- Was the use of benches something special in the navy for that in case of clearing for combat there were no hundrets of chests to be removed into the hold?
- Were bags used instead like in the sketch of AOTS Bellona? 

- Were their any chests for the common sailors on the RN?

- Were chests used at the merchant vessels or smaller RN vessels where they did not interfere with gun exercise?

- Were the cupboard plates and the barrels removed in case of exercising? How did everything did not get messed up or broken?

- was the table always fixed to the inboard hull or was it sometimes left swinging by a second rope to avoid spilling?

 

Thank you for any hints, Daniel

 

post-182-0-96676000-1370008362_thumb.jpg

 

Edited by dafi
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  • 2 weeks later...

As always, if curious, have to try out ...

 

... easy to see, it is getting tight. One place has to stay free because of the hanging knee.


 
800_Victory_7865.jpg
 
800_Victory_7868.jpg
 
800_Victory_7867.jpg
 
Still missing some jugs and a handful of barrels and the duffels in the corners.
 
There were about 800 seamen living, eating and sleeping on the area of the decks, means 400 each deck. As the aft was reserved for ranks so the remaining area was about 12 guns long each side. This makes a count of 400 / 12 / 2 and gives about 17 people each mess. So I understand the shift system with the watches, as there is maximum space for 11 or 13 people on the table. All those 17 people´s belonging had most possibly also to be stored in that confined space ...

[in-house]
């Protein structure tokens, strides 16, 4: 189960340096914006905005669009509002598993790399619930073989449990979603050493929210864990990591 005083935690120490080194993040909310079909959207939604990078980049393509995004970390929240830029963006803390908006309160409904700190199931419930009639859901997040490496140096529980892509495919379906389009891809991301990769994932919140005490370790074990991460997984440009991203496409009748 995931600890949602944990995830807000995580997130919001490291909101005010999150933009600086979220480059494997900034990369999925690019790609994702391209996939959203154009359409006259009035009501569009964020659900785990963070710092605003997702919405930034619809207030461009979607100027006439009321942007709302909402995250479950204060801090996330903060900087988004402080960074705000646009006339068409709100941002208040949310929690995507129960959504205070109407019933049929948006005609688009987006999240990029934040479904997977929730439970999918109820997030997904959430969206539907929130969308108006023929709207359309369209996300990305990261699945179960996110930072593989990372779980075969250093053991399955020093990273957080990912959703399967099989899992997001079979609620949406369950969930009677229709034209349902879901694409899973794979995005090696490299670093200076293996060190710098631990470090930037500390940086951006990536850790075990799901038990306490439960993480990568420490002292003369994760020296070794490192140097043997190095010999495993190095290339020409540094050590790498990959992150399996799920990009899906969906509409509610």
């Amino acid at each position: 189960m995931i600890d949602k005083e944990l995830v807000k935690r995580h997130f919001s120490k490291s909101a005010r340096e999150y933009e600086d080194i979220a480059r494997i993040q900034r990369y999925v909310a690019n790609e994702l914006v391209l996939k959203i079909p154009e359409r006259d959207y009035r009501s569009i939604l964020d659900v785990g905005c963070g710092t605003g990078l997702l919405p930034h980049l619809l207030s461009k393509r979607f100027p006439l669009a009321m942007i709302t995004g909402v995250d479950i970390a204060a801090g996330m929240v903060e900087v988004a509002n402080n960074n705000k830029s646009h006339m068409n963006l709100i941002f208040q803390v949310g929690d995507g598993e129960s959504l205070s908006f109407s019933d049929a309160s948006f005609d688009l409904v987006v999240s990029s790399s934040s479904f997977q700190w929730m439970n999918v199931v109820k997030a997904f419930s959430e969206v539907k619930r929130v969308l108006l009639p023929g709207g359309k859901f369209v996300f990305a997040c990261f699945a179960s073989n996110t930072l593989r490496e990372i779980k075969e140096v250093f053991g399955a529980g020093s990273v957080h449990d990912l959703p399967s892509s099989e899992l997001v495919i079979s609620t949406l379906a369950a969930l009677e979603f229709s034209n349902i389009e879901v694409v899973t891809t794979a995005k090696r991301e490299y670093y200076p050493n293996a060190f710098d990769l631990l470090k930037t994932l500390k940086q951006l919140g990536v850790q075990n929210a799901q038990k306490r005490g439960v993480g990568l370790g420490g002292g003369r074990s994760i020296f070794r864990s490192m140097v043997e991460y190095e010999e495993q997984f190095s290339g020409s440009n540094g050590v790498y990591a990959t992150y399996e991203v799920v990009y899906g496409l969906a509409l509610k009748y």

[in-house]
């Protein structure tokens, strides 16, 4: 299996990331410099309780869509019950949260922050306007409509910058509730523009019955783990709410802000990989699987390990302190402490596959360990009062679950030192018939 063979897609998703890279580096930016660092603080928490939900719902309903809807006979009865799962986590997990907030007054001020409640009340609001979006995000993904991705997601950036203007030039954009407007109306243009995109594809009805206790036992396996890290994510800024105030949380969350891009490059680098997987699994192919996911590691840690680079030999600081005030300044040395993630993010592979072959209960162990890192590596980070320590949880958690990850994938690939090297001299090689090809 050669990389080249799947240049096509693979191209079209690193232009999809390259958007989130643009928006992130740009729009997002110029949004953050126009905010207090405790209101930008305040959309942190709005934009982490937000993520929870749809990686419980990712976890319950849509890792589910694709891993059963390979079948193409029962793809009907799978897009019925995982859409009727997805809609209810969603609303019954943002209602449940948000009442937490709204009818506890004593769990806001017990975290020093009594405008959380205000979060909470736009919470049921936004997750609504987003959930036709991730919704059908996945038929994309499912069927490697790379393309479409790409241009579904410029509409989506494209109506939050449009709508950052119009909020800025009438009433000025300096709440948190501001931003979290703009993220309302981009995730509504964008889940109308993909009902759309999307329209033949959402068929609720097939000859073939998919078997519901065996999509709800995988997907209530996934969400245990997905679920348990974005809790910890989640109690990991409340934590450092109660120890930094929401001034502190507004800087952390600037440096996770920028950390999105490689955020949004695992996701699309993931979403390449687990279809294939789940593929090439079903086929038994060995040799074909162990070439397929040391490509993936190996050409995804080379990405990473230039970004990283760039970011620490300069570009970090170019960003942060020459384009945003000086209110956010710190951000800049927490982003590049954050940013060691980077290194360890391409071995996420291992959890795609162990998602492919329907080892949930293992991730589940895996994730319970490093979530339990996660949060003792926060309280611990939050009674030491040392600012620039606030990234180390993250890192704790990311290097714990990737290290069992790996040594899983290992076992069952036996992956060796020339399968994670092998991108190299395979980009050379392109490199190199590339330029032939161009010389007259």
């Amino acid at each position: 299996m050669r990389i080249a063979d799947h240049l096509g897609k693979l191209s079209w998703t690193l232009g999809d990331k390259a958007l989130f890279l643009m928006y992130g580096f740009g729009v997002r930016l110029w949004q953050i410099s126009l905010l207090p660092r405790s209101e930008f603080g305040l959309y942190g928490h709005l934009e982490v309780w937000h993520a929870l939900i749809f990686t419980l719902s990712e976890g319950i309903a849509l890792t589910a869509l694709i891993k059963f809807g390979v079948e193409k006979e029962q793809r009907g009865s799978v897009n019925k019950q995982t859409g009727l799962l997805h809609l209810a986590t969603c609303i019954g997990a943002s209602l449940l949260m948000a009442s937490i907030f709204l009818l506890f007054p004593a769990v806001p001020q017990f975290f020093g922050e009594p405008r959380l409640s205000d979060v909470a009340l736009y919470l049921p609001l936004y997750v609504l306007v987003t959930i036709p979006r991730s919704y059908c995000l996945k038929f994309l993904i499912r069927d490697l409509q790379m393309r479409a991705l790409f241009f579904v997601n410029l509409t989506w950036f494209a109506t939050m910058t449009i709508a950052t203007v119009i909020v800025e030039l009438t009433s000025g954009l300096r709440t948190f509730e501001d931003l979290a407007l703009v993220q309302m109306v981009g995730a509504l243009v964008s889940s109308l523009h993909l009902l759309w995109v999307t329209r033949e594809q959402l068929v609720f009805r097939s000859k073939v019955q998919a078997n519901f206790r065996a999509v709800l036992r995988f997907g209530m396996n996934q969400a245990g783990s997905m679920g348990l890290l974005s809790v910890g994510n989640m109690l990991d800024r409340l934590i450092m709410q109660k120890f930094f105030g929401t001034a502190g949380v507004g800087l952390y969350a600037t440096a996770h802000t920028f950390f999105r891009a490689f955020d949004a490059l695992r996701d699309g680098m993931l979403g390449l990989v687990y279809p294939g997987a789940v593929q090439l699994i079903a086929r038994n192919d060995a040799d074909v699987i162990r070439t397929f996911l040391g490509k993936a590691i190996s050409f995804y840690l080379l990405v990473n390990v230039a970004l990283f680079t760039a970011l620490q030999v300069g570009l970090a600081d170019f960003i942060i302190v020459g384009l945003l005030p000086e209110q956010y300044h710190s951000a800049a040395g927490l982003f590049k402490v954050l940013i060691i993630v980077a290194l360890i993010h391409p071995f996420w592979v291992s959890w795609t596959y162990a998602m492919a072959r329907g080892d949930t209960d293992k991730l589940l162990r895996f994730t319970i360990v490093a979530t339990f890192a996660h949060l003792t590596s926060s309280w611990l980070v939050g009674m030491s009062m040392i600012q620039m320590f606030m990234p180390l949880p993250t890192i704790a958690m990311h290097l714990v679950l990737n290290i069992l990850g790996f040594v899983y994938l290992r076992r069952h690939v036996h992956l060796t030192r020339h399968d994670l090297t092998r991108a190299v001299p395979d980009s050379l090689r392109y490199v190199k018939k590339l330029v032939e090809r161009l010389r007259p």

... just some thoughts ...

 

DAniel

Edited by dafi
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Fascinating as always, Daniel.   There would have the bucket like thing for carrying the food from the stove to the table.    Not sure about the chests.  They might have been stowed on the orlop or the next deck down from the lowest gundeck.  Depends on the ship.  You're right though, about them not being there when cleared for action.  Some books reference that the men sat on their chests instead of benches.   Have you found a reference to how big the chests were?